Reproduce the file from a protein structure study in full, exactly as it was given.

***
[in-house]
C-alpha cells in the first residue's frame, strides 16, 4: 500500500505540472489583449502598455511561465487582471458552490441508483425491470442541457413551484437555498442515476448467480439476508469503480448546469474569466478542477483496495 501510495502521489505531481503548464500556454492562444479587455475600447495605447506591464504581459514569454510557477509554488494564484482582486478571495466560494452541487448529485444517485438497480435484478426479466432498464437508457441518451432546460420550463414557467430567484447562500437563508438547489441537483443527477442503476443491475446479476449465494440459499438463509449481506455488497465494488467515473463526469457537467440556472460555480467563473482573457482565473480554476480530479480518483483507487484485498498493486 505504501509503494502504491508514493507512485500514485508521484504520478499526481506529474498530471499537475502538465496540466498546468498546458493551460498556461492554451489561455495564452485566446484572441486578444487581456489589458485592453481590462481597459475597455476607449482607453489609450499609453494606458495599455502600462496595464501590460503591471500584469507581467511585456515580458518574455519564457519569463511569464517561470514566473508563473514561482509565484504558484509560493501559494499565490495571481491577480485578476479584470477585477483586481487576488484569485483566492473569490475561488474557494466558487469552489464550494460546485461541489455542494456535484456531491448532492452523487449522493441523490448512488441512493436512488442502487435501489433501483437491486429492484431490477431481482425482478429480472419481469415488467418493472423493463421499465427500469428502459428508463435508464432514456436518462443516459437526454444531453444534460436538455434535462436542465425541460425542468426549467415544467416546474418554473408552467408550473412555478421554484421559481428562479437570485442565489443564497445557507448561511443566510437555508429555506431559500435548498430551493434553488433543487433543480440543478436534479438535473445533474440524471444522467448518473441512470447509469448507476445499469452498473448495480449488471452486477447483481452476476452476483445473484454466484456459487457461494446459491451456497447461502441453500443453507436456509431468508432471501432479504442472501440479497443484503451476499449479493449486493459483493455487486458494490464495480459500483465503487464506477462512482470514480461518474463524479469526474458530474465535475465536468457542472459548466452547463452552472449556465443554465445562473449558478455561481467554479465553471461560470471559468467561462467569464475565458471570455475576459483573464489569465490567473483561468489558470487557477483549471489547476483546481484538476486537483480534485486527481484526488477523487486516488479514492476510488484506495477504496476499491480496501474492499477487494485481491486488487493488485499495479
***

[in-house]
C-alpha cells in the first residue's frame, strides 16, 4: 500500500505540472489583449502598455511561465487582471458552490441508483425491470442541457413551484437555498442515476448467480439476508469503480448546469474569466478542477483496495 501510495502521489505531481503548464500556454492562444479587455475600447495605447506591464504581459514569454510557477509554488494564484482582486478571495466560494452541487448529485444517485438497480435484478426479466432498464437508457441518451432546460420550463414557467430567484447562500437563508438547489441537483443527477442503476443491475446479476449465494440459499438463509449481506455488497465494488467515473463526469457537467440556472460555480467563473482573457482565473480554476480530479480518483483507487484485498498493486 505504501509503494502504491508514493507512485500514485508521484504520478499526481506529474498530471499537475502538465496540466498546468498546458493551460498556461492554451489561455495564452485566446484572441486578444487581456489589458485592453481590462481597459475597455476607449482607453489609450499609453494606458495599455502600462496595464501590460503591471500584469507581467511585456515580458518574455519564457519569463511569464517561470514566473508563473514561482509565484504558484509560493501559494499565490495571481491577480485578476479584470477585477483586481487576488484569485483566492473569490475561488474557494466558487469552489464550494460546485461541489455542494456535484456531491448532492452523487449522493441523490448512488441512493436512488442502487435501489433501483437491486429492484431490477431481482425482478429480472419481469415488467418493472423493463421499465427500469428502459428508463435508464432514456436518462443516459437526454444531453444534460436538455434535462436542465425541460425542468426549467415544467416546474418554473408552467408550473412555478421554484421559481428562479437570485442565489443564497445557507448561511443566510437555508429555506431559500435548498430551493434553488433543487433543480440543478436534479438535473445533474440524471444522467448518473441512470447509469448507476445499469452498473448495480449488471452486477447483481452476476452476483445473484454466484456459487457461494446459491451456497447461502441453500443453507436456509431468508432471501432479504442472501440479497443484503451476499449479493449486493459483493455487486458494490464495480459500483465503487464506477462512482470514480461518474463524479469526474458530474465535475465536468457542472459548466452547463452552472449556465443554465445562473449558478455561481467554479465553471461560470471559468467561462467569464475565458471570455475576459483573464489569465490567473483561468489558470487557477483549471489547476483546481484538476486537483480534485486527481484526488477523487486516488479514492476510488484506495477504496476499491480496501474492499477487494485481491486488487493488485499495479